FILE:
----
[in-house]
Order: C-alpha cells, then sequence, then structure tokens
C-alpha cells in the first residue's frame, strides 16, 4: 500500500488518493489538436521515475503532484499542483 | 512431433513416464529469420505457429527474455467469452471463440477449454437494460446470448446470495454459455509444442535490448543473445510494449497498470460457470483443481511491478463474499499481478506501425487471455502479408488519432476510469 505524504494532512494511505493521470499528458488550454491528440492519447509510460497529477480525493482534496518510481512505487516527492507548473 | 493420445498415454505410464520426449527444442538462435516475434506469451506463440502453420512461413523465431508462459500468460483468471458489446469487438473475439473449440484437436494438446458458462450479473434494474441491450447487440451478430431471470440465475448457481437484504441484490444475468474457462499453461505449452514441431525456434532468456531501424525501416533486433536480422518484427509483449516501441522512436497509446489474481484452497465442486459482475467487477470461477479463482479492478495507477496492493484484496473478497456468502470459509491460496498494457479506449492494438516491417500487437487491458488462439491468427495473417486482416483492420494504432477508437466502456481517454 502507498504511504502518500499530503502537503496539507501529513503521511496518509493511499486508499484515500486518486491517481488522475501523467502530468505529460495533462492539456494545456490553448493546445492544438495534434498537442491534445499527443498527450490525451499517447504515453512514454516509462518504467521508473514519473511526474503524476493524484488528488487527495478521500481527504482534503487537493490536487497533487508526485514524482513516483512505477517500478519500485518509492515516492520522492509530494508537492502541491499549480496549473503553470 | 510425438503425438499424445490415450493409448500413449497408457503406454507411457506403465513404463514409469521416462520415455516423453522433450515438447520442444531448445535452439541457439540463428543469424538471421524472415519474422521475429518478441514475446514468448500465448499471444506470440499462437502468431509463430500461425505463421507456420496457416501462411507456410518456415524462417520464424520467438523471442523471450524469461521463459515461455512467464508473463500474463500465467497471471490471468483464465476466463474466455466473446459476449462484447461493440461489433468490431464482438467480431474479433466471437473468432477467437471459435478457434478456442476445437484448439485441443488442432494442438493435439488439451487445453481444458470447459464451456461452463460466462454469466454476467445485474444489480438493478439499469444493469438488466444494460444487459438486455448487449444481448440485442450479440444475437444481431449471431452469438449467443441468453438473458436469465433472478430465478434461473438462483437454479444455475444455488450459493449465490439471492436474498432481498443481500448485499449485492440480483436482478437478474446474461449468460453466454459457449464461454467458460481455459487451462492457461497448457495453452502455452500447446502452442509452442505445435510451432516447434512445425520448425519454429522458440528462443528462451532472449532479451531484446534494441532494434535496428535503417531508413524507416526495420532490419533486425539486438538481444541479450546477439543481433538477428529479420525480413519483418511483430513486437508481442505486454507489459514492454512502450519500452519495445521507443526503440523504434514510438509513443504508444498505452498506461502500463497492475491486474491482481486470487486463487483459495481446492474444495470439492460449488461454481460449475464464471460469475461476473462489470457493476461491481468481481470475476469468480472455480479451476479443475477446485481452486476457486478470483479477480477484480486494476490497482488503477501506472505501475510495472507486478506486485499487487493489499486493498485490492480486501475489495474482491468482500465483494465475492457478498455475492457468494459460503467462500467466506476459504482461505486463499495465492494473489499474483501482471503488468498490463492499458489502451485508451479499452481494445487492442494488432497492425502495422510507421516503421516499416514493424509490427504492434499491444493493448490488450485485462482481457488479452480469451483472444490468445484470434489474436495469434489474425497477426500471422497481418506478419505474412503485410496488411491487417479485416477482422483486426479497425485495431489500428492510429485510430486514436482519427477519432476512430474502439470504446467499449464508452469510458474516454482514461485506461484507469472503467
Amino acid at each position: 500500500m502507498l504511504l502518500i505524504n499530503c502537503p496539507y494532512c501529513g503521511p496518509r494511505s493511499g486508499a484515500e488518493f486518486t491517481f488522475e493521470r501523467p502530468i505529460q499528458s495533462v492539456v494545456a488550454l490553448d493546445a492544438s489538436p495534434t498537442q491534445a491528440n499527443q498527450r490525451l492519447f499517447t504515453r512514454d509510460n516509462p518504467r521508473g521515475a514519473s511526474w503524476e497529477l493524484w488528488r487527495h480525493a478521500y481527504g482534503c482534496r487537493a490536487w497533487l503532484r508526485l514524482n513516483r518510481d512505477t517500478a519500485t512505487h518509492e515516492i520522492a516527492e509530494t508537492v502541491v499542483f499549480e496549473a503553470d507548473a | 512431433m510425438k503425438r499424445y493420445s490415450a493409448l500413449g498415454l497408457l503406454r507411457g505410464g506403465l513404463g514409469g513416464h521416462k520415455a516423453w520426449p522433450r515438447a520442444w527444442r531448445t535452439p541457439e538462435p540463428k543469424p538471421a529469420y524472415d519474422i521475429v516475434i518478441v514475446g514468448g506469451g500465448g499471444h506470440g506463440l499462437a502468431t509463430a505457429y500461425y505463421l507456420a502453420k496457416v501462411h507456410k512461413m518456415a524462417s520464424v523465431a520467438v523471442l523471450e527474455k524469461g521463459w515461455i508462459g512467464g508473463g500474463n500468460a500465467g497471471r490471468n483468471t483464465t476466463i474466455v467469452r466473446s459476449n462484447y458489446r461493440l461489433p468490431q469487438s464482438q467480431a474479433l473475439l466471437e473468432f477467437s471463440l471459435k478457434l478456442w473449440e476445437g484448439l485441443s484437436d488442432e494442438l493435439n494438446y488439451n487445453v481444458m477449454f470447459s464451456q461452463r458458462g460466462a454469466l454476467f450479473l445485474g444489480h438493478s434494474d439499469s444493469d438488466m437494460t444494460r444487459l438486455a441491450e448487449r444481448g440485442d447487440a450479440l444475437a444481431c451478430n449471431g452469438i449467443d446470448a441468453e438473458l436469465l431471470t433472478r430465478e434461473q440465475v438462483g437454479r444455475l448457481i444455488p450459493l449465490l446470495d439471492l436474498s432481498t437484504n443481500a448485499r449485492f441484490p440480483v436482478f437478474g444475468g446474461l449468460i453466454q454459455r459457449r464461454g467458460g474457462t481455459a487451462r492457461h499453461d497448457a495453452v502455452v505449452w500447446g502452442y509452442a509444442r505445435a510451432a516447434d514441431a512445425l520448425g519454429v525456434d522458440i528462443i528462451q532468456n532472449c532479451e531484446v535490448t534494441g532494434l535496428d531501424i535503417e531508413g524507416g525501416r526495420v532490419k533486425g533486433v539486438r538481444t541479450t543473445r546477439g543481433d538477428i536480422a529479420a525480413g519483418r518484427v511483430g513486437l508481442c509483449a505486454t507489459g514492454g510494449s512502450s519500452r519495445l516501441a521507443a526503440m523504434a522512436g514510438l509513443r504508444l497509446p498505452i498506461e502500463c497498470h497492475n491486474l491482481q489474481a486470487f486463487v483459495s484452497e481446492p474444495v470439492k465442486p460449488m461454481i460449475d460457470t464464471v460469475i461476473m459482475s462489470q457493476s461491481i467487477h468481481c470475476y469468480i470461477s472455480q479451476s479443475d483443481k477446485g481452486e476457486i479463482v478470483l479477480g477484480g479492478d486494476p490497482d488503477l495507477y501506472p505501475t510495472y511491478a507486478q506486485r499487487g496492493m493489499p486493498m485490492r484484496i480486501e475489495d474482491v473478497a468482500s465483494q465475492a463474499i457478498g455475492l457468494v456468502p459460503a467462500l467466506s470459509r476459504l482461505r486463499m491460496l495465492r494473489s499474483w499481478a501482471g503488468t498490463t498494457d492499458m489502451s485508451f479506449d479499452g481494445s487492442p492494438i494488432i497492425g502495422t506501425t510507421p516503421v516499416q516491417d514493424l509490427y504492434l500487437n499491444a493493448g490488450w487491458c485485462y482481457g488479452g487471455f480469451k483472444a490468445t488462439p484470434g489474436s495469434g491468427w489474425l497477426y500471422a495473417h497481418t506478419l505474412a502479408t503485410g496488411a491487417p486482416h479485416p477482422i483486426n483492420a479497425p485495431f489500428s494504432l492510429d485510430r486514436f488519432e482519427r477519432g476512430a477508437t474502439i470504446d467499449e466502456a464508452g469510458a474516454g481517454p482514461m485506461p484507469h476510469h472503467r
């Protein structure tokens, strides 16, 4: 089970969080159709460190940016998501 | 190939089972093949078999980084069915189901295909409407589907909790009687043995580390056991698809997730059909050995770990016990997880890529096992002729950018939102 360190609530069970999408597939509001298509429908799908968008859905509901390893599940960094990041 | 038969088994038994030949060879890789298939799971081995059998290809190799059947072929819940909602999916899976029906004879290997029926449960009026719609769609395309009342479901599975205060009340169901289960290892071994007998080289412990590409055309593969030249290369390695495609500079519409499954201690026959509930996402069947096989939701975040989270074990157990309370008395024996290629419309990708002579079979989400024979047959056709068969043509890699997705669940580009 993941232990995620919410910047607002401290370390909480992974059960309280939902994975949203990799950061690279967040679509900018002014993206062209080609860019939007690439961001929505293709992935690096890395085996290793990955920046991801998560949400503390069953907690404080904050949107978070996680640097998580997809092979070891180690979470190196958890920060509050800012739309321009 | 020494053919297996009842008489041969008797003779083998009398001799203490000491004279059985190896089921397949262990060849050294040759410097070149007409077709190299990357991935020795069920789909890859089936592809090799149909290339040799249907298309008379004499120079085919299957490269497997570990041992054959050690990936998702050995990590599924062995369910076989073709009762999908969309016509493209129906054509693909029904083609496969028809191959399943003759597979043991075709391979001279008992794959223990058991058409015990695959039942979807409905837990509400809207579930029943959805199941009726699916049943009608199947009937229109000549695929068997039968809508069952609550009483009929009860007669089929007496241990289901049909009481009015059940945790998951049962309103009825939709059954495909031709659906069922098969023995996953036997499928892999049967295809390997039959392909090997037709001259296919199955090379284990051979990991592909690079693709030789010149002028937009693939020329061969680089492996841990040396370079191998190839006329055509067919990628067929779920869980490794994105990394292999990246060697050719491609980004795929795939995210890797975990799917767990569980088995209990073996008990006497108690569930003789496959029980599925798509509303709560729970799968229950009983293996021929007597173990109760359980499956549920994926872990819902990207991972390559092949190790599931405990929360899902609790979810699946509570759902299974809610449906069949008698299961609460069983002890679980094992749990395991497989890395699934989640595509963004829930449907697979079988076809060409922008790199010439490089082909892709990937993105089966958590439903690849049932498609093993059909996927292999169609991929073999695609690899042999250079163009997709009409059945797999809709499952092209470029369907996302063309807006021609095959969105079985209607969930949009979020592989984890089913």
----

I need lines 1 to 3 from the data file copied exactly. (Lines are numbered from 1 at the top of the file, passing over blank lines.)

[in-house]
Order: C-alpha cells, then sequence, then structure tokens
C-alpha cells in the first residue's frame, strides 16, 4: 500500500488518493489538436521515475503532484499542483 | 512431433513416464529469420505457429527474455467469452471463440477449454437494460446470448446470495454459455509444442535490448543473445510494449497498470460457470483443481511491478463474499499481478506501425487471455502479408488519432476510469 505524504494532512494511505493521470499528458488550454491528440492519447509510460497529477480525493482534496518510481512505487516527492507548473 | 493420445498415454505410464520426449527444442538462435516475434506469451506463440502453420512461413523465431508462459500468460483468471458489446469487438473475439473449440484437436494438446458458462450479473434494474441491450447487440451478430431471470440465475448457481437484504441484490444475468474457462499453461505449452514441431525456434532468456531501424525501416533486433536480422518484427509483449516501441522512436497509446489474481484452497465442486459482475467487477470461477479463482479492478495507477496492493484484496473478497456468502470459509491460496498494457479506449492494438516491417500487437487491458488462439491468427495473417486482416483492420494504432477508437466502456481517454 502507498504511504502518500499530503502537503496539507501529513503521511496518509493511499486508499484515500486518486491517481488522475501523467502530468505529460495533462492539456494545456490553448493546445492544438495534434498537442491534445499527443498527450490525451499517447504515453512514454516509462518504467521508473514519473511526474503524476493524484488528488487527495478521500481527504482534503487537493490536487497533487508526485514524482513516483512505477517500478519500485518509492515516492520522492509530494508537492502541491499549480496549473503553470 | 510425438503425438499424445490415450493409448500413449497408457503406454507411457506403465513404463514409469521416462520415455516423453522433450515438447520442444531448445535452439541457439540463428543469424538471421524472415519474422521475429518478441514475446514468448500465448499471444506470440499462437502468431509463430500461425505463421507456420496457416501462411507456410518456415524462417520464424520467438523471442523471450524469461521463459515461455512467464508473463500474463500465467497471471490471468483464465476466463474466455466473446459476449462484447461493440461489433468490431464482438467480431474479433466471437473468432477467437471459435478457434478456442476445437484448439485441443488442432494442438493435439488439451487445453481444458470447459464451456461452463460466462454469466454476467445485474444489480438493478439499469444493469438488466444494460444487459438486455448487449444481448440485442450479440444475437444481431449471431452469438449467443441468453438473458436469465433472478430465478434461473438462483437454479444455475444455488450459493449465490439471492436474498432481498443481500448485499449485492440480483436482478437478474446474461449468460453466454459457449464461454467458460481455459487451462492457461497448457495453452502455452500447446502452442509452442505445435510451432516447434512445425520448425519454429522458440528462443528462451532472449532479451531484446534494441532494434535496428535503417531508413524507416526495420532490419533486425539486438538481444541479450546477439543481433538477428529479420525480413519483418511483430513486437508481442505486454507489459514492454512502450519500452519495445521507443526503440523504434514510438509513443504508444498505452498506461502500463497492475491486474491482481486470487486463487483459495481446492474444495470439492460449488461454481460449475464464471460469475461476473462489470457493476461491481468481481470475476469468480472455480479451476479443475477446485481452486476457486478470483479477480477484480486494476490497482488503477501506472505501475510495472507486478506486485499487487493489499486493498485490492480486501475489495474482491468482500465483494465475492457478498455475492457468494459460503467462500467466506476459504482461505486463499495465492494473489499474483501482471503488468498490463492499458489502451485508451479499452481494445487492442494488432497492425502495422510507421516503421516499416514493424509490427504492434499491444493493448490488450485485462482481457488479452480469451483472444490468445484470434489474436495469434489474425497477426500471422497481418506478419505474412503485410496488411491487417479485416477482422483486426479497425485495431489500428492510429485510430486514436482519427477519432476512430474502439470504446467499449464508452469510458474516454482514461485506461484507469472503467